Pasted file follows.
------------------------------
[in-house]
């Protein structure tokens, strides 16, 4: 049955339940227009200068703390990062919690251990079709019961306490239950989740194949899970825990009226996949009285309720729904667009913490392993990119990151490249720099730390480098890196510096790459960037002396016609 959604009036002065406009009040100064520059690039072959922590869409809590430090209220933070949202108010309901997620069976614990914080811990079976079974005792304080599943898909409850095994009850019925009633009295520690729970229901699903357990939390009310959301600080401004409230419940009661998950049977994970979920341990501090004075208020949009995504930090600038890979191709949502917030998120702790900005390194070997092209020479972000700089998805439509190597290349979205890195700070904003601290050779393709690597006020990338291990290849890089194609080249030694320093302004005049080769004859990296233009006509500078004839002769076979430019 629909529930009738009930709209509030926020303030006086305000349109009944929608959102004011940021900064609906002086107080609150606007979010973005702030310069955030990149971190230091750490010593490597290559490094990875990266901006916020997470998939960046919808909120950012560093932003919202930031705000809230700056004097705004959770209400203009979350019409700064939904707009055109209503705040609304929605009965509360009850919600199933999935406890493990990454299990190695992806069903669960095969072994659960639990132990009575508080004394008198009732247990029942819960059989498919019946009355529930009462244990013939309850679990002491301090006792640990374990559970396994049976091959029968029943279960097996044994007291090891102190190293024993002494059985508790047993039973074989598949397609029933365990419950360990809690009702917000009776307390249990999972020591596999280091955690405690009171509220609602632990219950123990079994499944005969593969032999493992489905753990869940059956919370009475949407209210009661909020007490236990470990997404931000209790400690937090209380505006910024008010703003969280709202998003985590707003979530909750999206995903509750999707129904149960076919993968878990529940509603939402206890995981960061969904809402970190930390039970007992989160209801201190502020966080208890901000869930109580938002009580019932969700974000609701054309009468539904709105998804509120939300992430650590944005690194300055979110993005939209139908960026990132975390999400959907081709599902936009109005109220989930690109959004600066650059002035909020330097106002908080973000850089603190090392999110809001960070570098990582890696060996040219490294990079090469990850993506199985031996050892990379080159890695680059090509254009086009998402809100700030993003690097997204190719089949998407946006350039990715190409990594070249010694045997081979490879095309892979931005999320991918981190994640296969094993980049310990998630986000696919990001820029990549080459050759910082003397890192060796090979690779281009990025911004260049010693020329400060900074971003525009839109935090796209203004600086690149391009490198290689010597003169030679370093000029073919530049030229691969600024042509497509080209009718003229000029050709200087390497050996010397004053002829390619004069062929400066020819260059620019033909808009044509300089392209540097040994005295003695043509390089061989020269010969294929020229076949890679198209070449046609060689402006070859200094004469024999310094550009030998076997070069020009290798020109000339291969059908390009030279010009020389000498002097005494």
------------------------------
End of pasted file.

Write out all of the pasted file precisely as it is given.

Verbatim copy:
[in-house]
């Protein structure tokens, strides 16, 4: 049955339940227009200068703390990062919690251990079709019961306490239950989740194949899970825990009226996949009285309720729904667009913490392993990119990151490249720099730390480098890196510096790459960037002396016609 959604009036002065406009009040100064520059690039072959922590869409809590430090209220933070949202108010309901997620069976614990914080811990079976079974005792304080599943898909409850095994009850019925009633009295520690729970229901699903357990939390009310959301600080401004409230419940009661998950049977994970979920341990501090004075208020949009995504930090600038890979191709949502917030998120702790900005390194070997092209020479972000700089998805439509190597290349979205890195700070904003601290050779393709690597006020990338291990290849890089194609080249030694320093302004005049080769004859990296233009006509500078004839002769076979430019 629909529930009738009930709209509030926020303030006086305000349109009944929608959102004011940021900064609906002086107080609150606007979010973005702030310069955030990149971190230091750490010593490597290559490094990875990266901006916020997470998939960046919808909120950012560093932003919202930031705000809230700056004097705004959770209400203009979350019409700064939904707009055109209503705040609304929605009965509360009850919600199933999935406890493990990454299990190695992806069903669960095969072994659960639990132990009575508080004394008198009732247990029942819960059989498919019946009355529930009462244990013939309850679990002491301090006792640990374990559970396994049976091959029968029943279960097996044994007291090891102190190293024993002494059985508790047993039973074989598949397609029933365990419950360990809690009702917000009776307390249990999972020591596999280091955690405690009171509220609602632990219950123990079994499944005969593969032999493992489905753990869940059956919370009475949407209210009661909020007490236990470990997404931000209790400690937090209380505006910024008010703003969280709202998003985590707003979530909750999206995903509750999707129904149960076919993968878990529940509603939402206890995981960061969904809402970190930390039970007992989160209801201190502020966080208890901000869930109580938002009580019932969700974000609701054309009468539904709105998804509120939300992430650590944005690194300055979110993005939209139908960026990132975390999400959907081709599902936009109005109220989930690109959004600066650059002035909020330097106002908080973000850089603190090392999110809001960070570098990582890696060996040219490294990079090469990850993506199985031996050892990379080159890695680059090509254009086009998402809100700030993003690097997204190719089949998407946006350039990715190409990594070249010694045997081979490879095309892979931005999320991918981190994640296969094993980049310990998630986000696919990001820029990549080459050759910082003397890192060796090979690779281009990025911004260049010693020329400060900074971003525009839109935090796209203004600086690149391009490198290689010597003169030679370093000029073919530049030229691969600024042509497509080209009718003229000029050709200087390497050996010397004053002829390619004069062929400066020819260059620019033909808009044509300089392209540097040994005295003695043509390089061989020269010969294929020229076949890679198209070449046609060689402006070859200094004469024999310094550009030998076997070069020009290798020109000339291969059908390009030279010009020389000498002097005494």